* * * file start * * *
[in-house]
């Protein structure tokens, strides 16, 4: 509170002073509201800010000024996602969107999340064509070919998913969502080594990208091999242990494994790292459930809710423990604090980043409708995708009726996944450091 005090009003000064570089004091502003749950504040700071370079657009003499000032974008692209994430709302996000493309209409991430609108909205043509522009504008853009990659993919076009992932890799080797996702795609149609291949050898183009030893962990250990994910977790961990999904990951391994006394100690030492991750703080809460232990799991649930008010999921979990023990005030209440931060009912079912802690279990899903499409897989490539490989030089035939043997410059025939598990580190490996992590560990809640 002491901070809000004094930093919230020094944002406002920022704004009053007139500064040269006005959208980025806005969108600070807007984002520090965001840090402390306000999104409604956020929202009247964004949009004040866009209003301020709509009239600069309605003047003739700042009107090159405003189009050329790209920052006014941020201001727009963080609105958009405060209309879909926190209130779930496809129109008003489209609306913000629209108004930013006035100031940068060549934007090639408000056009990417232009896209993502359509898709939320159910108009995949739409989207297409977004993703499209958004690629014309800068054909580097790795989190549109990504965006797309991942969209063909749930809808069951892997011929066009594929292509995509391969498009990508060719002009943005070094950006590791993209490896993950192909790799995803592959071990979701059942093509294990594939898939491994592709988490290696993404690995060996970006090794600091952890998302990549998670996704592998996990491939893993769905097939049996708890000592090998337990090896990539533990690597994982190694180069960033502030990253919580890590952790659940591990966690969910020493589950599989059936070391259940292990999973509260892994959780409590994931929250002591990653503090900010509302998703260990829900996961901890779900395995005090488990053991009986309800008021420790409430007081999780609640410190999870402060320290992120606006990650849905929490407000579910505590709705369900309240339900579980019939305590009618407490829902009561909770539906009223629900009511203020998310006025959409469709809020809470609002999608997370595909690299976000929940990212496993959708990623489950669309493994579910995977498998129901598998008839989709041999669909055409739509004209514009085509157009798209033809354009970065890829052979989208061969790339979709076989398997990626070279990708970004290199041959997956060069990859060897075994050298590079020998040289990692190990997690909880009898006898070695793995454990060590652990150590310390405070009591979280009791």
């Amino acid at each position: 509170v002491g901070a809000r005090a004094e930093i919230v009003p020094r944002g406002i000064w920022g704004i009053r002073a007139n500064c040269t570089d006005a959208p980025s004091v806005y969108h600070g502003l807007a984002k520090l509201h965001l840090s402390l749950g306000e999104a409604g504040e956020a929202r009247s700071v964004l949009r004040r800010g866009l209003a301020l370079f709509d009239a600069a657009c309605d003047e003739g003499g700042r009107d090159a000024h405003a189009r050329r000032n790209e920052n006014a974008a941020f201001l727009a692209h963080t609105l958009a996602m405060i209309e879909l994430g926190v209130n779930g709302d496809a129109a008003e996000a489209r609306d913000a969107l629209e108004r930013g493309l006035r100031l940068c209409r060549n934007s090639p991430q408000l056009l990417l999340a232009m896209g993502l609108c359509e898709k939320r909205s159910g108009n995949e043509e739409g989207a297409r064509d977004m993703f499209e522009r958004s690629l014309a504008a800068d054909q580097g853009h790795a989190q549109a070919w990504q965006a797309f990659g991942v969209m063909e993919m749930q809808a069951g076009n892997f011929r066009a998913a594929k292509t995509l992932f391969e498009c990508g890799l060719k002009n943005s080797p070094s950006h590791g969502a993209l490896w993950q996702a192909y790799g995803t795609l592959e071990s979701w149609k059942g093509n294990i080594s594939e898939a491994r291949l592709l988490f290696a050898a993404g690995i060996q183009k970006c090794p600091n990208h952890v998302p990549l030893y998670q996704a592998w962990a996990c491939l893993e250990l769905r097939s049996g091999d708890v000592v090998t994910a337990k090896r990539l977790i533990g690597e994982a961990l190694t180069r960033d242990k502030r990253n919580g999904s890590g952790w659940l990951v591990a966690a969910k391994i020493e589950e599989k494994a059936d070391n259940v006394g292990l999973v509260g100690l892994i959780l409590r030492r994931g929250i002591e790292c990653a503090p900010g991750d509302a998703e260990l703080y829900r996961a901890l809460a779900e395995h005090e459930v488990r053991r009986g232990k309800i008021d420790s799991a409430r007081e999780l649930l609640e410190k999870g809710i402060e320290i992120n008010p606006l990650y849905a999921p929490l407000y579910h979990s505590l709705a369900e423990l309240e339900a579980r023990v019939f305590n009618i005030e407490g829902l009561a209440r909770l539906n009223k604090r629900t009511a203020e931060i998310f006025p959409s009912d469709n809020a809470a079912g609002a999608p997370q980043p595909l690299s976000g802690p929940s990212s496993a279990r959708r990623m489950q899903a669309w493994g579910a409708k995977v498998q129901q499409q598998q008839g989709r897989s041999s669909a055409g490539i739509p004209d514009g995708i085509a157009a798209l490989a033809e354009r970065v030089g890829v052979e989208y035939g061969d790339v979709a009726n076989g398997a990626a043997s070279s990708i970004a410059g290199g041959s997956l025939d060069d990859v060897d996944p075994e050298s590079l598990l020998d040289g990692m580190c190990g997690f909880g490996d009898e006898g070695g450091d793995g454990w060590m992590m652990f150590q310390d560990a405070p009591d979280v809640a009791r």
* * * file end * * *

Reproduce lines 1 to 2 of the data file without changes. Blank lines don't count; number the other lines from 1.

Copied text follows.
[in-house]
């Protein structure tokens, strides 16, 4: 509170002073509201800010000024996602969107999340064509070919998913969502080594990208091999242990494994790292459930809710423990604090980043409708995708009726996944450091 005090009003000064570089004091502003749950504040700071370079657009003499000032974008692209994430709302996000493309209409991430609108909205043509522009504008853009990659993919076009992932890799080797996702795609149609291949050898183009030893962990250990994910977790961990999904990951391994006394100690030492991750703080809460232990799991649930008010999921979990023990005030209440931060009912079912802690279990899903499409897989490539490989030089035939043997410059025939598990580190490996992590560990809640 002491901070809000004094930093919230020094944002406002920022704004009053007139500064040269006005959208980025806005969108600070807007984002520090965001840090402390306000999104409604956020929202009247964004949009004040866009209003301020709509009239600069309605003047003739700042009107090159405003189009050329790209920052006014941020201001727009963080609105958009405060209309879909926190209130779930496809129109008003489209609306913000629209108004930013006035100031940068060549934007090639408000056009990417232009896209993502359509898709939320159910108009995949739409989207297409977004993703499209958004690629014309800068054909580097790795989190549109990504965006797309991942969209063909749930809808069951892997011929066009594929292509995509391969498009990508060719002009943005070094950006590791993209490896993950192909790799995803592959071990979701059942093509294990594939898939491994592709988490290696993404690995060996970006090794600091952890998302990549998670996704592998996990491939893993769905097939049996708890000592090998337990090896990539533990690597994982190694180069960033502030990253919580890590952790659940591990966690969910020493589950599989059936070391259940292990999973509260892994959780409590994931929250002591990653503090900010509302998703260990829900996961901890779900395995005090488990053991009986309800008021420790409430007081999780609640410190999870402060320290992120606006990650849905929490407000579910505590709705369900309240339900579980019939305590009618407490829902009561909770539906009223629900009511203020998310006025959409469709809020809470609002999608997370595909690299976000929940990212496993959708990623489950669309493994579910995977498998129901598998008839989709041999669909055409739509004209514009085509157009798209033809354009970065890829052979989208061969790339979709076989398997990626070279990708970004290199041959997956060069990859060897075994050298590079020998040289990692190990997690909880009898006898070695793995454990060590652990150590310390405070009591979280009791």